I must preface this post with an apology. I have not blogged in quite some time, and despite my best efforts to compose an inspiring, interesting, or useful piece of information I’ve found my attention being pulled by other aspects of my life, moving into our first house being one of the largest.
That’s not to say I haven’t been seeking out new resources and working on developing new ones. In fact, Steve Dickie and Tom Woodward, two acquaintances that are quickly becoming friends and colleagues thanks to the forum here, have invited me to help develop anEd Tech Podcast . While I know there are many educational podcasts available already, we felt that there were too few podcasts dedicated to practical integration of tools, and far too many podcasts pontificating on general Ed Tech theory. Not that theory is a bad thing, but one can only absorb so much of it before itching to put some of it to the test.
Speaking of tests, the reason I really wanted to post again was to let anyone know who isn’t a subscriber to T.H.E. Journal (a highly cool, AND FREE, ed tech journal) that the most recent issue has published some really interesting study results. Apparently, all of this hard work that teachers and educators across the country have been putting into increased use of technology has been paying off. Huzzah! Until now, there have been few major studies conducted on the efficacy of educational technology and it’s impact on student achievement. According to the article, a major 3 year study of educational technology commissioned by the federal government is getting ready to publish findings this October. In anticipation there are several success stories of technology enhancing student learning from the states participating, and recommendations that the Enhancing Education Through Technology funding within NCLB should continue to be supported at it’s highest level, or $700 million. Thanks to the study researchers have gathered insightful data such as students in technology-enhanced classrooms in Utah continually outperforming students in non-technology enhanced classrooms of the same grade level. Enrollment in Alabama’s distance learning classes increased ten-fold this year with over 4,500 students this fall gaining access to learning and instructors they wouldn’t previously have had access to. Similar success have been noticed in other states, and increased use of technology for assessment has made accessing relevant data faster and easier for many teachers.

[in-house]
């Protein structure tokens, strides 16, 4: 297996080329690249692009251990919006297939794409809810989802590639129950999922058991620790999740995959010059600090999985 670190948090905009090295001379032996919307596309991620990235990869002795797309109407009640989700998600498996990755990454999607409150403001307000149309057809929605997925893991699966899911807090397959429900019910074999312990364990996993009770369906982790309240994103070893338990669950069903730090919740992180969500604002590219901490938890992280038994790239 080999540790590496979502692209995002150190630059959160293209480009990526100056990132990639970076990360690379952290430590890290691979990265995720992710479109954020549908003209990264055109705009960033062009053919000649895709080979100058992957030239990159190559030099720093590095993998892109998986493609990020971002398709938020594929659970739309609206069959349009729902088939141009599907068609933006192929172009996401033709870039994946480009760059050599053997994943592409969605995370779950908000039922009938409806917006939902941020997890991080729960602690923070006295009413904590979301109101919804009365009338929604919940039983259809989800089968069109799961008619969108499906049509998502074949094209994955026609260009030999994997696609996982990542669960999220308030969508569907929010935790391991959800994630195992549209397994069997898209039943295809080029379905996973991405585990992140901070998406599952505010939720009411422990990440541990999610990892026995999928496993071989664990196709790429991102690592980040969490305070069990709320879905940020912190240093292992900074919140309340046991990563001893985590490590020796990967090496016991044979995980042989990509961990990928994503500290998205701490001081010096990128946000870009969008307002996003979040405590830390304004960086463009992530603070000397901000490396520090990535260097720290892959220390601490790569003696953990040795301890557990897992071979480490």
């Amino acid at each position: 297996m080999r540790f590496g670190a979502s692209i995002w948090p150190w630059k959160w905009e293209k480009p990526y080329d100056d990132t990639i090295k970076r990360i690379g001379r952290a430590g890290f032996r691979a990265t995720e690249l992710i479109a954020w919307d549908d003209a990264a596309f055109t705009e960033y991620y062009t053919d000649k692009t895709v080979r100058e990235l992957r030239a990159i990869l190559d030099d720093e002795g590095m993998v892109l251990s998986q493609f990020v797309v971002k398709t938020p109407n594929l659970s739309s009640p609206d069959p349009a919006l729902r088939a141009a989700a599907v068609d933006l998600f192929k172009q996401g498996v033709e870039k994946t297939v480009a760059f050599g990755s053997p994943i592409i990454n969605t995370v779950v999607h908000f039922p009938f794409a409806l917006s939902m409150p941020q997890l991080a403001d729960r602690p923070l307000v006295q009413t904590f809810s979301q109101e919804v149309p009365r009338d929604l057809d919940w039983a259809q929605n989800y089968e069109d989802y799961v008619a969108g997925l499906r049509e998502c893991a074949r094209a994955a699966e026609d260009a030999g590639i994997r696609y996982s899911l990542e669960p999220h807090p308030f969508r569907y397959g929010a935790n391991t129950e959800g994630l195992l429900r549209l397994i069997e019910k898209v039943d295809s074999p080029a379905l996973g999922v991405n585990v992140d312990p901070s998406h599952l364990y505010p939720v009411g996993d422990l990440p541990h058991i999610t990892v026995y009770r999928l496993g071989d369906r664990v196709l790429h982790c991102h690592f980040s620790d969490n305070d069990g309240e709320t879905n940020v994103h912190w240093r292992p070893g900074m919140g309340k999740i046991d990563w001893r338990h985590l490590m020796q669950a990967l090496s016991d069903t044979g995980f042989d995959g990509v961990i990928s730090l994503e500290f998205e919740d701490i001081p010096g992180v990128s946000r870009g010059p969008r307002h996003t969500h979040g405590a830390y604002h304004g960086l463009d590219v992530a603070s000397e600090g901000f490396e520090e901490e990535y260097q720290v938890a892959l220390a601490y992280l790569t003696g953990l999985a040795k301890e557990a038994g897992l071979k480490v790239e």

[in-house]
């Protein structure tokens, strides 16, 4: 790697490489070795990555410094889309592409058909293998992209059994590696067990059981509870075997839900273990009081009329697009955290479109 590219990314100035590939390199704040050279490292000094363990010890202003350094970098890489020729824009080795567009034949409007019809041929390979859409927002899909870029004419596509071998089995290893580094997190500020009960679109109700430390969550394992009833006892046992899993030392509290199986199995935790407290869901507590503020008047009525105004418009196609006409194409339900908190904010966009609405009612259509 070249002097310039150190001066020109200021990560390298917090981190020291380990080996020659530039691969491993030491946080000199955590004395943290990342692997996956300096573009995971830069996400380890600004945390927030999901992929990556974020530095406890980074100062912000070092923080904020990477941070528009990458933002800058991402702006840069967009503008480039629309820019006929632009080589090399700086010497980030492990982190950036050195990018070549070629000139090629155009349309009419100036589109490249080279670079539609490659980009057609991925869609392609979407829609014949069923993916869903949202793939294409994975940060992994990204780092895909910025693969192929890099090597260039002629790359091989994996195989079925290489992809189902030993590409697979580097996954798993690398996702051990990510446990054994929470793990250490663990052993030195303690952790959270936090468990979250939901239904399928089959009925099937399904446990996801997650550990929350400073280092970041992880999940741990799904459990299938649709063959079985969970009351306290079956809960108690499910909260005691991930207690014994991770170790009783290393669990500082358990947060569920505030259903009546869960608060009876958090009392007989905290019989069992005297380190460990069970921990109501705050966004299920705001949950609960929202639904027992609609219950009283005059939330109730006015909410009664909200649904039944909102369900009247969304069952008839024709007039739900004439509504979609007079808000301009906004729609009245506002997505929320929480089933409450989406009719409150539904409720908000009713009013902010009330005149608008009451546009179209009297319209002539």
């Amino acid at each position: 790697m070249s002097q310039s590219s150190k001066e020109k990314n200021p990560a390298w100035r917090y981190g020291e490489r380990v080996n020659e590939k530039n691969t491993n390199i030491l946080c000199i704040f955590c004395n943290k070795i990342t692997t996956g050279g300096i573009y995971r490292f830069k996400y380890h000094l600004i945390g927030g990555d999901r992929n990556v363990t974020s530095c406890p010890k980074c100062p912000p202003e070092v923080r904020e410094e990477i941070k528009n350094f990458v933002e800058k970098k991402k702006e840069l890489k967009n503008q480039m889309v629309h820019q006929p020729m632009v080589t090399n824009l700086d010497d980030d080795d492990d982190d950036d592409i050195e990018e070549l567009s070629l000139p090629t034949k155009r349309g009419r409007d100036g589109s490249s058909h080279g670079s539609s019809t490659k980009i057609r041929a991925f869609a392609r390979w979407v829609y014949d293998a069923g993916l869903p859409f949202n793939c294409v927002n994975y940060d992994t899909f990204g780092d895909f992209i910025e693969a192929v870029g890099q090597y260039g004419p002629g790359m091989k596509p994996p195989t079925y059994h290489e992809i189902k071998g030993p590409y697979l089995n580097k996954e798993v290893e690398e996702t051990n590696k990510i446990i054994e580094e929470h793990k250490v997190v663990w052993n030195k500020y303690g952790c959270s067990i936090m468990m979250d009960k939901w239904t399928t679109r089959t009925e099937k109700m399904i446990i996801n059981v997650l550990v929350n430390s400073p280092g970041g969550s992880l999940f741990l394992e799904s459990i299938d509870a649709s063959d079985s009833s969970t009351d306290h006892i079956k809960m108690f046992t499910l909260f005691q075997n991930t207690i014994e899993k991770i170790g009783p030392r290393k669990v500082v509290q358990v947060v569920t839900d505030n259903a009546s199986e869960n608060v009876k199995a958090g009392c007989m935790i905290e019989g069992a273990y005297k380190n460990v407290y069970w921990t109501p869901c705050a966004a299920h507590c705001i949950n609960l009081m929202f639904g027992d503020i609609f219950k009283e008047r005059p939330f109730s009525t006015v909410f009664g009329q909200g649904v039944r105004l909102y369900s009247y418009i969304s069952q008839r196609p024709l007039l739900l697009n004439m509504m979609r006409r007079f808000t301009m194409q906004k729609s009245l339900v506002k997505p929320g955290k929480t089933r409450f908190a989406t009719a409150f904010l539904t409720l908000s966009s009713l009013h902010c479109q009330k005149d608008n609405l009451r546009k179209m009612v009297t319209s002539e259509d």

While that means educational technology funding won’t completely disappear this coming year (something that president Bush would like to see happen), it still has been reduced to just $272 million, done from $496 million in 2004. If you’re interested to know more about how your state fairs on improving student achievement with technology and see how much and where dollars are going the SETDA (State Educational Technology Directors Association) website has a list of state reports for the past 3 years. See just how much your state has received in federal dollars in accordance with NCLB, and how much more it